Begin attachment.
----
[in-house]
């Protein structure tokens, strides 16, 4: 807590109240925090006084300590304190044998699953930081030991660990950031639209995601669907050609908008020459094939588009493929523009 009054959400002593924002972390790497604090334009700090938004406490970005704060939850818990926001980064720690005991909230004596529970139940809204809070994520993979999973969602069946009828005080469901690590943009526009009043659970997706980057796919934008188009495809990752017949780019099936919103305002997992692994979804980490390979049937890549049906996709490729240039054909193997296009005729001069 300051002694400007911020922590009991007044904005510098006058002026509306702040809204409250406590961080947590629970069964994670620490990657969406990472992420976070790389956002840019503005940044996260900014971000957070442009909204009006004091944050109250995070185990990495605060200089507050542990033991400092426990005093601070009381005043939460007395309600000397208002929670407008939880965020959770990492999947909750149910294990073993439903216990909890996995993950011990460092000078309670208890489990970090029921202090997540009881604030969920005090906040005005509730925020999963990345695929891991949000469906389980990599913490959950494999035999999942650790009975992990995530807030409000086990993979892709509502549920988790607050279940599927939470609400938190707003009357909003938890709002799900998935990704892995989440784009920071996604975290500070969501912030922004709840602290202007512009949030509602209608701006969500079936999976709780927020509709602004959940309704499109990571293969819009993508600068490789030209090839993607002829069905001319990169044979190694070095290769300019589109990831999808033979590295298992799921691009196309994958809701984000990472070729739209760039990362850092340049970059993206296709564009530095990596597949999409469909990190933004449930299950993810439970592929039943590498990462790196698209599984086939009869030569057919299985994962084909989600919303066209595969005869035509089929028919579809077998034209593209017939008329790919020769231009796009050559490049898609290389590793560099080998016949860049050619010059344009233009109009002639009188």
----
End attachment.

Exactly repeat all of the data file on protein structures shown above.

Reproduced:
[in-house]
């Protein structure tokens, strides 16, 4: 807590109240925090006084300590304190044998699953930081030991660990950031639209995601669907050609908008020459094939588009493929523009 009054959400002593924002972390790497604090334009700090938004406490970005704060939850818990926001980064720690005991909230004596529970139940809204809070994520993979999973969602069946009828005080469901690590943009526009009043659970997706980057796919934008188009495809990752017949780019099936919103305002997992692994979804980490390979049937890549049906996709490729240039054909193997296009005729001069 300051002694400007911020922590009991007044904005510098006058002026509306702040809204409250406590961080947590629970069964994670620490990657969406990472992420976070790389956002840019503005940044996260900014971000957070442009909204009006004091944050109250995070185990990495605060200089507050542990033991400092426990005093601070009381005043939460007395309600000397208002929670407008939880965020959770990492999947909750149910294990073993439903216990909890996995993950011990460092000078309670208890489990970090029921202090997540009881604030969920005090906040005005509730925020999963990345695929891991949000469906389980990599913490959950494999035999999942650790009975992990995530807030409000086990993979892709509502549920988790607050279940599927939470609400938190707003009357909003938890709002799900998935990704892995989440784009920071996604975290500070969501912030922004709840602290202007512009949030509602209608701006969500079936999976709780927020509709602004959940309704499109990571293969819009993508600068490789030209090839993607002829069905001319990169044979190694070095290769300019589109990831999808033979590295298992799921691009196309994958809701984000990472070729739209760039990362850092340049970059993206296709564009530095990596597949999409469909990190933004449930299950993810439970592929039943590498990462790196698209599984086939009869030569057919299985994962084909989600919303066209595969005869035509089929028919579809077998034209593209017939008329790919020769231009796009050559490049898609290389590793560099080998016949860049050619010059344009233009109009002639009188």